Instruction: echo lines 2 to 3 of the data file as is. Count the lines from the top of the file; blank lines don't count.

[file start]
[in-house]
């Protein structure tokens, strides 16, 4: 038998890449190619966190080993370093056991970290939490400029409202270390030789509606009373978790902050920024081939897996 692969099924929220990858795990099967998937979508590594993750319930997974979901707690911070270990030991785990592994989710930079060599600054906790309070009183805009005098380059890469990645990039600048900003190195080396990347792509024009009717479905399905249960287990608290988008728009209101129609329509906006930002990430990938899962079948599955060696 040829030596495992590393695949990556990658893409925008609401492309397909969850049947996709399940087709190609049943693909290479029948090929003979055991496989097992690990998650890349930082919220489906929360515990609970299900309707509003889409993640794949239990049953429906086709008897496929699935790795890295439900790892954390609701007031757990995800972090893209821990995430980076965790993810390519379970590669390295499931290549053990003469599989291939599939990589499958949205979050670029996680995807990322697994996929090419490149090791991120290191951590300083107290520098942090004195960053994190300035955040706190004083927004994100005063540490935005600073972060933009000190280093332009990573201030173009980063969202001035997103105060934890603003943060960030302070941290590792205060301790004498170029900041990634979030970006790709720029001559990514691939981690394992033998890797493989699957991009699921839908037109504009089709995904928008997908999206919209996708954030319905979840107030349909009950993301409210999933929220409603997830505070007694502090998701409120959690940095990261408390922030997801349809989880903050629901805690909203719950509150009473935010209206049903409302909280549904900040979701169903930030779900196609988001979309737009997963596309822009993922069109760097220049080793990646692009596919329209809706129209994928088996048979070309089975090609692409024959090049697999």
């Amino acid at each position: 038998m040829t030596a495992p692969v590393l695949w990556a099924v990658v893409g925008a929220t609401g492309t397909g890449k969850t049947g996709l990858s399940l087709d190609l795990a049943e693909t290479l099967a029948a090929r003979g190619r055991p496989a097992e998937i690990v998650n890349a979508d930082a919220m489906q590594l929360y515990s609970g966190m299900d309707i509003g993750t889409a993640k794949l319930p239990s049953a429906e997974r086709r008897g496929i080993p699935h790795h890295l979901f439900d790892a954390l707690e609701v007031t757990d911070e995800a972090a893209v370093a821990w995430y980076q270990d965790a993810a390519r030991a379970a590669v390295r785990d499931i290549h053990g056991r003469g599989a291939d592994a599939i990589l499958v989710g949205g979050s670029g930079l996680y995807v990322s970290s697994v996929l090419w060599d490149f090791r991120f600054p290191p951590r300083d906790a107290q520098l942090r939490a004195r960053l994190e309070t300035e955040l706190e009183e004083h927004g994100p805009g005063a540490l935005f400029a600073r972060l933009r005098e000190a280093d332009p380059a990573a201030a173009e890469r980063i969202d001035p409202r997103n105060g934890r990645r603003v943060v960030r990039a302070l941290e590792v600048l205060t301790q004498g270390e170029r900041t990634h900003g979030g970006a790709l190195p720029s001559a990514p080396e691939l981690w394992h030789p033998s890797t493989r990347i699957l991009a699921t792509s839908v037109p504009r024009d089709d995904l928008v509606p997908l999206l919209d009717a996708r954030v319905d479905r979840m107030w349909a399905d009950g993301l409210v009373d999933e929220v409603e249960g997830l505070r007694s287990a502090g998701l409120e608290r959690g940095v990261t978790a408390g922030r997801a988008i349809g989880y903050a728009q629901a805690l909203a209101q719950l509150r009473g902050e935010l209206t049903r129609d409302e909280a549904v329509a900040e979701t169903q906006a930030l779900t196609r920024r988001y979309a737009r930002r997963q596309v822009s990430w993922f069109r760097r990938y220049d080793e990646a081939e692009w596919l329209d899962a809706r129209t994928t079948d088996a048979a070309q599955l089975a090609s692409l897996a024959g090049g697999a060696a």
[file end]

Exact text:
């Protein structure tokens, strides 16, 4: 038998890449190619966190080993370093056991970290939490400029409202270390030789509606009373978790902050920024081939897996 692969099924929220990858795990099967998937979508590594993750319930997974979901707690911070270990030991785990592994989710930079060599600054906790309070009183805009005098380059890469990645990039600048900003190195080396990347792509024009009717479905399905249960287990608290988008728009209101129609329509906006930002990430990938899962079948599955060696 040829030596495992590393695949990556990658893409925008609401492309397909969850049947996709399940087709190609049943693909290479029948090929003979055991496989097992690990998650890349930082919220489906929360515990609970299900309707509003889409993640794949239990049953429906086709008897496929699935790795890295439900790892954390609701007031757990995800972090893209821990995430980076965790993810390519379970590669390295499931290549053990003469599989291939599939990589499958949205979050670029996680995807990322697994996929090419490149090791991120290191951590300083107290520098942090004195960053994190300035955040706190004083927004994100005063540490935005600073972060933009000190280093332009990573201030173009980063969202001035997103105060934890603003943060960030302070941290590792205060301790004498170029900041990634979030970006790709720029001559990514691939981690394992033998890797493989699957991009699921839908037109504009089709995904928008997908999206919209996708954030319905979840107030349909009950993301409210999933929220409603997830505070007694502090998701409120959690940095990261408390922030997801349809989880903050629901805690909203719950509150009473935010209206049903409302909280549904900040979701169903930030779900196609988001979309737009997963596309822009993922069109760097220049080793990646692009596919329209809706129209994928088996048979070309089975090609692409024959090049697999």
């Amino acid at each position: 038998m040829t030596a495992p692969v590393l695949w990556a099924v990658v893409g925008a929220t609401g492309t397909g890449k969850t049947g996709l990858s399940l087709d190609l795990a049943e693909t290479l099967a029948a090929r003979g190619r055991p496989a097992e998937i690990v998650n890349a979508d930082a919220m489906q590594l929360y515990s609970g966190m299900d309707i509003g993750t889409a993640k794949l319930p239990s049953a429906e997974r086709r008897g496929i080993p699935h790795h890295l979901f439900d790892a954390l707690e609701v007031t757990d911070e995800a972090a893209v370093a821990w995430y980076q270990d965790a993810a390519r030991a379970a590669v390295r785990d499931i290549h053990g056991r003469g599989a291939d592994a599939i990589l499958v989710g949205g979050s670029g930079l996680y995807v990322s970290s697994v996929l090419w060599d490149f090791r991120f600054p290191p951590r300083d906790a107290q520098l942090r939490a004195r960053l994190e309070t300035e955040l706190e009183e004083h927004g994100p805009g005063a540490l935005f400029a600073r972060l933009r005098e000190a280093d332009p380059a990573a201030a173009e890469r980063i969202d001035p409202r997103n105060g934890r990645r603003v943060v960030r990039a302070l941290e590792v600048l205060t301790q004498g270390e170029r900041t990634h900003g979030g970006a790709l190195p720029s001559a990514p080396e691939l981690w394992h030789p033998s890797t493989r990347i699957l991009a699921t792509s839908v037109p504009r024009d089709d995904l928008v509606p997908l999206l919209d009717a996708r954030v319905d479905r979840m107030w349909a399905d009950g993301l409210v009373d999933e929220v409603e249960g997830l505070r007694s287990a502090g998701l409120e608290r959690g940095v990261t978790a408390g922030r997801a988008i349809g989880y903050a728009q629901a805690l909203a209101q719950l509150r009473g902050e935010l209206t049903r129609d409302e909280a549904v329509a900040e979701t169903q906006a930030l779900t196609r920024r988001y979309a737009r930002r997963q596309v822009s990430w993922f069109r760097r990938y220049d080793e990646a081939e692009w596919l329209d899962a809706r129209t994928t079948d088996a048979a070309q599955l089975a090609s692409l897996a024959g090049g697999a060696a």